yeah yeah…may 1 september 11 jan3…… june7 2022….. feb.1 2023……….

    attack the criminal paedophile zionist slaves

  3. johnny rotten says:

    All the premises are false:
    11/9 was an internal operation
    Global Islamist Jihadism was a creation of the West
    The monopoly of the opium market has always been the real reason
    NATO’s withdrawal is not a victory but the sign of financial, political and military incapacity in which today the West is

    Everything else is BS.

    1. Ashok Varma says:

      So-called 911 was part of the Yinon plan to destroy any Arab state that posed a challenge to Zionism. Unfortunately, Russia was too weak then and China was too busy expanding its economy to have stopped the US warmongers. The Chinese deliberately led the stupid Americans into a strategic disaster and a death of thousand cuts. While the hubris laden Americans bled to death in totally counter productive wars of no value to them, China rose to become a superpower. History is unforgiving and exposed the Americans as the most idiotic warmongers on the planet. KARMA.

  4. Ashok Varma says:

    US squandered trillions on a 20 year lost war for Zionism. Human life has no meaning for sub-human Americans, but they have wrecked their bankrupt economy and given the world to China on a silver platter. Now they are stoking conflicts in Ukraine and Syria for Jews and will lose there too.

    1. Ivan Freely says:

      The funny thing is that China didn’t have to do much. Just silently stand there on the sidelines looking at you with a smile and a briefcase stuffed with money.

      1. Alekai Mordechai says:

        Once China steps in ISIS will commence its rampage all across Afghanistan. Taliban will be left in the lurch.

        It was during Obama’s tenure US withdrawn its troops (2009) and entered Iraq (2014).

        Same thing is waiting to happen. If flailing Biden survives in 2nd tenure.

        1. Ahson says:

          talibunnies got no hope in hell of ever coming to power again. Iran with both Russia and China will genocide them if they ever try to get funny again. Even India will back this cull if it goes down to that level. The 250k strong ANA is well trained and a ruthless army now. Iran’s been toying with the idea of establishing an Afghan Hezb in Kabul to secure its interests.

          1. Alekai Mordechai says:

            Thought iran had dibs on Taliban’s survival in Afghanistan.

          2. Ahson says:

            Why? Don’t you recall Iran backing the majority Persian speaking Northern Alliance throughout the 80’s and 90’s? don’t you recall the talibunny massacre of Iranian diplomats in 1998 (Mazar Sharif)?……Pashtu talibunny wahabbi basturds are Paki backed. How old are you?

  5. Ivan Freely says:

    I don’t believe the US would leave. Maybe the uniformed troops would but not the private contractors.

    1. Jihadi Colin says:

      Of course the mercenaries and the CIA won’t leave. Until they are forced to run at Takiban gunpoint.

      Want to bet that between now and 11 September, “ISIS” is going to start launching so many attacks in Afghanistan that the withdrawal will have to be cancelled? In the interests of “fighting ISIS”, y’know.

      1. Ivan Freely says:

        Don’t have to bet. ISIS is already in Afghanistan, Nangarhar Province. Years ago there were reports of unmarked air transports delivering ISIS to Afghanistan. Since then there’s been sporadic bombings throughout Nangarhar.

  6. Jihadi Colin says:

    Since the Taliban were and are and have always been a purely Afghan Pashtun movement with zero international ambition, the claim that “international jihadism” (which, by the way, the Taliban have been fighting since it declared war on ISIS six years ) will benefit is hogwash. However I doubt 99% of the intended recipients of the hogwash care that it is hogwash.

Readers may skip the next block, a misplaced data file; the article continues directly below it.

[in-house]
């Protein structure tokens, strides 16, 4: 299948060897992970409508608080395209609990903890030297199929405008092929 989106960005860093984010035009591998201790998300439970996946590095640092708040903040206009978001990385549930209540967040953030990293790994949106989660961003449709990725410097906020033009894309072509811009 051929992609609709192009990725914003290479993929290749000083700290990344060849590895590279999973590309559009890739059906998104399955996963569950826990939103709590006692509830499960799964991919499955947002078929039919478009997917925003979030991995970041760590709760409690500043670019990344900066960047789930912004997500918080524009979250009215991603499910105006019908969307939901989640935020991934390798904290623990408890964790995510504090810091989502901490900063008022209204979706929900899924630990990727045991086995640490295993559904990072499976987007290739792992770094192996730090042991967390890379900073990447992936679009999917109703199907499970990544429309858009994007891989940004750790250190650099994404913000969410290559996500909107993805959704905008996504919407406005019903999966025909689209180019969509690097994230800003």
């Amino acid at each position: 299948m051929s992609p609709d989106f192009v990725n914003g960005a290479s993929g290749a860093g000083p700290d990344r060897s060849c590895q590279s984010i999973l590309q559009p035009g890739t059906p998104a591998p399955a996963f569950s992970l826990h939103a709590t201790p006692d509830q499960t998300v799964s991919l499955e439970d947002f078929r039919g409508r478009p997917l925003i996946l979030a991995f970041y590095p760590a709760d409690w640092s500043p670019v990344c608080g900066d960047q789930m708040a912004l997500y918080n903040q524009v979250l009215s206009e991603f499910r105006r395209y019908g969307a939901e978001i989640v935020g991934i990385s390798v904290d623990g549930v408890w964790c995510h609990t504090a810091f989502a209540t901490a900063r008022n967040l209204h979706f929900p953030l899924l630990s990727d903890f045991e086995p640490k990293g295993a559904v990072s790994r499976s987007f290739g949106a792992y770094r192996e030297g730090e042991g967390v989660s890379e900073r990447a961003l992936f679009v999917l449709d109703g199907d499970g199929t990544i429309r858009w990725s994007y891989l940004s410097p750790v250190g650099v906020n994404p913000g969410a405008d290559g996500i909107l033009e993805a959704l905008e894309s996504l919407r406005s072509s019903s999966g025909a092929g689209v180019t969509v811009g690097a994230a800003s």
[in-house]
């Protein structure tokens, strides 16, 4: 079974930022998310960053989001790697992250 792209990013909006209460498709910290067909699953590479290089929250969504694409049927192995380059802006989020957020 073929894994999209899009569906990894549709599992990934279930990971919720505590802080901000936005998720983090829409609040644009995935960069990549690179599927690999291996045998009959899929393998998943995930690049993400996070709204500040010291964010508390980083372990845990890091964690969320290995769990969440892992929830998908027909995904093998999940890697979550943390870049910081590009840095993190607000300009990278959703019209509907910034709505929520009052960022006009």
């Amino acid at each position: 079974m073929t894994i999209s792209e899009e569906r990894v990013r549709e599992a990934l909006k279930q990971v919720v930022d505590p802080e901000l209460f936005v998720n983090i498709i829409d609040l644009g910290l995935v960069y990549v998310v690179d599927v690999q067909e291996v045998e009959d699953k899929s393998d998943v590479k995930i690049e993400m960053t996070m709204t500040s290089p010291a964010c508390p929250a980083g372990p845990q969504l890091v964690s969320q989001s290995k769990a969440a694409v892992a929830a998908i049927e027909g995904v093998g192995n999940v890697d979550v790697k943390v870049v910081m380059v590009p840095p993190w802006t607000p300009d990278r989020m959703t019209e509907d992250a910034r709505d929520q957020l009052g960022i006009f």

1. Pave Way IV says:

      Us Americans will lap up the hogwash since most have no idea what a Pashtun is or why they want us to GTFO of their country.

      It’s also nice that Biden figures he can move the goalposts whenever it suits his deep state overlords, but the Taliban already agreed to and are expecting a complete withdrawal by May 1st. They have threatened to resume attacks and kill any Americans still in Afghanistan after May 1st. Biden’s proclamation is meaningless to them. Any aluminum coffins coming back to the U.S. will be used to justify an even longer presence and probably more troops. Biden’s requisite blood sacrifice for his masters eternal Afghan war. I don’t think he even realizes the inevitable consequences of his action.

      1. Johnnydadda says:

        Australia announced that it would follow the Yanks lead and withdraw its “approximately 80 troops” in Sept.as if the May 1st agreement didn’t exist

        The core business of the ADF “will always be the application of lethal violence in the defence of our values, sovereignty and interests”, according to the newly installed Assistant Defence Minister, Andrew Hastie (officer in charge of troops who collected the hands of dead insurgents).

        About 50 ADF troops are curently being investigated for war crimes, but the only person facing prison as a result of uncovering these crimes is the whistleblower.

        What are Australia’s interests in Afghanistan?

  7. Captain Freedom says:

    Exit Afghanistan, enter Ukropistan

  8. verner says:

    they would have saved an awfull lot of money had they faced facts say 11 years ago and abandoned the afghanistan venture. but no stupidity persisted and here they are, with load and loads of debt and absolutely nothing to show for the trillions wasted. how pathetic and certified stupidity only the disunited states of insufferable fools can excel in.

    1. Jihadi Colin says:

      Certain people and companies made and want to go on making a lot of money.

  9. Andreas says:

    The article left out mention of the opium trade and how this will be impacted by the departure of the mutts. Has this been why the Ziocorporatists have been there this long, that is to get their cut, and where will the money flow now?

    1. BMWA1 says:

      I think that the intel SUB-SYSTEM within the massive (but not monolithic) US Govt. apparatus has a stake in this, but that stake is not held by other departments

  10. cechas vodobenikov says:

    nation of stupefied robots install senile monolingual illiterate prez
    according to most recent US dept of education study 25,000 US university graduates: 69% NOT English proficient
    Asians-54% and improving
    blacks–33% improving
    whites/latino university grads less proficient and declining
    a nation that has always been comprised of lowest most incompetent classes from civilized nations—with the exception of Jews, Russians
    ‘White Trash: The 400 Year Untold History of Class in America’. Nancy Isenberg